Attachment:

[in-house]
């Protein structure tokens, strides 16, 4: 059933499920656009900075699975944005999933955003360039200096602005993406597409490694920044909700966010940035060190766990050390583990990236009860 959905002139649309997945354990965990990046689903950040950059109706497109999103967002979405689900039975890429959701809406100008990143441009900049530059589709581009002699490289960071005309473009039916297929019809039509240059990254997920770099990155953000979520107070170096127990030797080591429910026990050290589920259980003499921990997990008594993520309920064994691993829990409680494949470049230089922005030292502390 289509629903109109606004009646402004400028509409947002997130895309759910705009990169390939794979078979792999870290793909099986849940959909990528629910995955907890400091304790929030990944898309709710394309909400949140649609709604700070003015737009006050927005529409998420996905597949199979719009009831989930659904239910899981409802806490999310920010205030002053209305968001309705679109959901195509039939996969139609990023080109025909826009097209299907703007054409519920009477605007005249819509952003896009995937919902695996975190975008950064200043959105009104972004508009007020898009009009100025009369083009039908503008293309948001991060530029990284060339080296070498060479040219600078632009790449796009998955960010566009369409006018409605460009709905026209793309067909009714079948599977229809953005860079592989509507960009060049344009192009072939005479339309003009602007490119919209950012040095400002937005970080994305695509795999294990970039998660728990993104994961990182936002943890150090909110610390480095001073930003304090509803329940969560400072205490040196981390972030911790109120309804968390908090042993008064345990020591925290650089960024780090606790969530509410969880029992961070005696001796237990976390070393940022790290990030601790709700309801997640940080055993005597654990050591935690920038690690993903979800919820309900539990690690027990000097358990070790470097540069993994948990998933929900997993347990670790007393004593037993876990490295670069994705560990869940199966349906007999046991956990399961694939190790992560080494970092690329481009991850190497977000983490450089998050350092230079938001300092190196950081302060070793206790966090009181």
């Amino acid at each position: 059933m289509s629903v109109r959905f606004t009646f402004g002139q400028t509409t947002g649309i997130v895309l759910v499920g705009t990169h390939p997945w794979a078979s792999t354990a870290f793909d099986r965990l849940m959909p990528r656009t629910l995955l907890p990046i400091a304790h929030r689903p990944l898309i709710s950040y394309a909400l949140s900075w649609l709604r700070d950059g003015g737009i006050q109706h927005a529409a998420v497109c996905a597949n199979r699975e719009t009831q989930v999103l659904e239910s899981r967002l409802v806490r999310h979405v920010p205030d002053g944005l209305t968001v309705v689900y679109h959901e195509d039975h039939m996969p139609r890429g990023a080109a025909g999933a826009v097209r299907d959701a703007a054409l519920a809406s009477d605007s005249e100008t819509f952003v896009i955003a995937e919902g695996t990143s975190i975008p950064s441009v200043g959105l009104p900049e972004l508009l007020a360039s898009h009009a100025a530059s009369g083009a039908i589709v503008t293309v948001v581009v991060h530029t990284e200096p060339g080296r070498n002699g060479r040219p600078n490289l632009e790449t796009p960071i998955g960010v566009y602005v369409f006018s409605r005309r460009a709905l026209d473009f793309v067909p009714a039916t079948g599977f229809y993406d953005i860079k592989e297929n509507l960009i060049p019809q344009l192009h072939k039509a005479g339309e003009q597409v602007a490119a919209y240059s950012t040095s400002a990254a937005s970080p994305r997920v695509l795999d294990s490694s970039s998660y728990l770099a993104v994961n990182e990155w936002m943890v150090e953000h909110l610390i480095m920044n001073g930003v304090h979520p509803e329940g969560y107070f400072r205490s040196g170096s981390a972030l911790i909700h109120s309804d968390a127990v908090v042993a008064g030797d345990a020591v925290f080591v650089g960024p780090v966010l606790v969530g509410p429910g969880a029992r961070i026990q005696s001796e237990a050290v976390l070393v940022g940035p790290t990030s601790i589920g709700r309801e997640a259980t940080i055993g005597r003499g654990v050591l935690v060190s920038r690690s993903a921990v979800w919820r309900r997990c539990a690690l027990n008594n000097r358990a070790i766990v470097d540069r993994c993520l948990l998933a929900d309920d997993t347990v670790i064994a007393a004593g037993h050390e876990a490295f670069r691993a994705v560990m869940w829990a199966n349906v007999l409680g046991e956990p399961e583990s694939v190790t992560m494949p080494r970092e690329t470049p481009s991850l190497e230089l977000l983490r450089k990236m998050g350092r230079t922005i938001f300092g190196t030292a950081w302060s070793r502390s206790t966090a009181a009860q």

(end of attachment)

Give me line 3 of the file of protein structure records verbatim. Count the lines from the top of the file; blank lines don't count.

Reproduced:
């Amino acid at each position: 059933m289509s629903v109109r959905f606004t009646f402004g002139q400028t509409t947002g649309i997130v895309l759910v499920g705009t990169h390939p997945w794979a078979s792999t354990a870290f793909d099986r965990l849940m959909p990528r656009t629910l995955l907890p990046i400091a304790h929030r689903p990944l898309i709710s950040y394309a909400l949140s900075w649609l709604r700070d950059g003015g737009i006050q109706h927005a529409a998420v497109c996905a597949n199979r699975e719009t009831q989930v999103l659904e239910s899981r967002l409802v806490r999310h979405v920010p205030d002053g944005l209305t968001v309705v689900y679109h959901e195509d039975h039939m996969p139609r890429g990023a080109a025909g999933a826009v097209r299907d959701a703007a054409l519920a809406s009477d605007s005249e100008t819509f952003v896009i955003a995937e919902g695996t990143s975190i975008p950064s441009v200043g959105l009104p900049e972004l508009l007020a360039s898009h009009a100025a530059s009369g083009a039908i589709v503008t293309v948001v581009v991060h530029t990284e200096p060339g080296r070498n002699g060479r040219p600078n490289l632009e790449t796009p960071i998955g960010v566009y602005v369409f006018s409605r005309r460009a709905l026209d473009f793309v067909p009714a039916t079948g599977f229809y993406d953005i860079k592989e297929n509507l960009i060049p019809q344009l192009h072939k039509a005479g339309e003009q597409v602007a490119a919209y240059s950012t040095s400002a990254a937005s970080p994305r997920v695509l795999d294990s490694s970039s998660y728990l770099a993104v994961n990182e990155w936002m943890v150090e953000h909110l610390i480095m920044n001073g930003v304090h979520p509803e329940g969560y107070f400072r205490s040196g170096s981390a972030l911790i909700h109120s309804d968390a127990v908090v042993a008064g030797d345990a020591v925290f080591v650089g960024p780090v966010l606790v969530g509410p429910g969880a029992r961070i026990q005696s001796e237990a050290v976390l070393v940022g940035p790290t990030s601790i589920g709700r309801e997640a259980t940080i055993g005597r003499g654990v050591l935690v060190s920038r690690s993903a921990v979800w919820r309900r997990c539990a690690l027990n008594n000097r358990a070790i766990v470097d540069r993994c993520l948990l998933a929900d309920d997993t347990v670790i064994a007393a004593g037993h050390e876990a490295f670069r691993a994705v560990m869940w829990a199966n349906v007999l409680g046991e956990p399961e583990s694939v190790t992560m494949p080494r970092e690329t470049p481009s991850l190497e230089l977000l983490r450089k990236m998050g350092r230079t922005i938001f300092g190196t030292a950081w302060s070793r502390s206790t966090a009181a009860q």